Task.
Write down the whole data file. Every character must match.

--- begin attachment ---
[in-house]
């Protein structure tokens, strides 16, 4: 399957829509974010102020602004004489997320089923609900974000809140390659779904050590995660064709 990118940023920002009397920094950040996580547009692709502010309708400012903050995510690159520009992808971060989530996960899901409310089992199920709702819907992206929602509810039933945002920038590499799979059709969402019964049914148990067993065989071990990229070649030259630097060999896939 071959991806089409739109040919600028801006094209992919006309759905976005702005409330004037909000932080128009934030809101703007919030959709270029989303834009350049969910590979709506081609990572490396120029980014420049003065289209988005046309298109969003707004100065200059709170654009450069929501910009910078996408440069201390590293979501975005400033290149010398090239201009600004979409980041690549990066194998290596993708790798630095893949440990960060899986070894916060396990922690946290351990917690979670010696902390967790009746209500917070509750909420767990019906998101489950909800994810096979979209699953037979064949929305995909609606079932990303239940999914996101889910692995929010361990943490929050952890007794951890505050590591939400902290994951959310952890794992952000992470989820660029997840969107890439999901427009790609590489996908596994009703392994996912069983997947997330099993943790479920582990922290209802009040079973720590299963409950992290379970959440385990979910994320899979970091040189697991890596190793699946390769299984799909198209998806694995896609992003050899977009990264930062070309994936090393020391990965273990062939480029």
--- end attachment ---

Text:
[in-house]
């Protein structure tokens, strides 16, 4: 399957829509974010102020602004004489997320089923609900974000809140390659779904050590995660064709 990118940023920002009397920094950040996580547009692709502010309708400012903050995510690159520009992808971060989530996960899901409310089992199920709702819907992206929602509810039933945002920038590499799979059709969402019964049914148990067993065989071990990229070649030259630097060999896939 071959991806089409739109040919600028801006094209992919006309759905976005702005409330004037909000932080128009934030809101703007919030959709270029989303834009350049969910590979709506081609990572490396120029980014420049003065289209988005046309298109969003707004100065200059709170654009450069929501910009910078996408440069201390590293979501975005400033290149010398090239201009600004979409980041690549990066194998290596993708790798630095893949440990960060899986070894916060396990922690946290351990917690979670010696902390967790009746209500917070509750909420767990019906998101489950909800994810096979979209699953037979064949929305995909609606079932990303239940999914996101889910692995929010361990943490929050952890007794951890505050590591939400902290994951959310952890794992952000992470989820660029997840969107890439999901427009790609590489996908596994009703392994996912069983997947997330099993943790479920582990922290209802009040079973720590299963409950992290379970959440385990979910994320899979970091040189697991890596190793699946390769299984799909198209998806694995896609992003050899977009990264930062070309994936090393020391990965273990062939480029």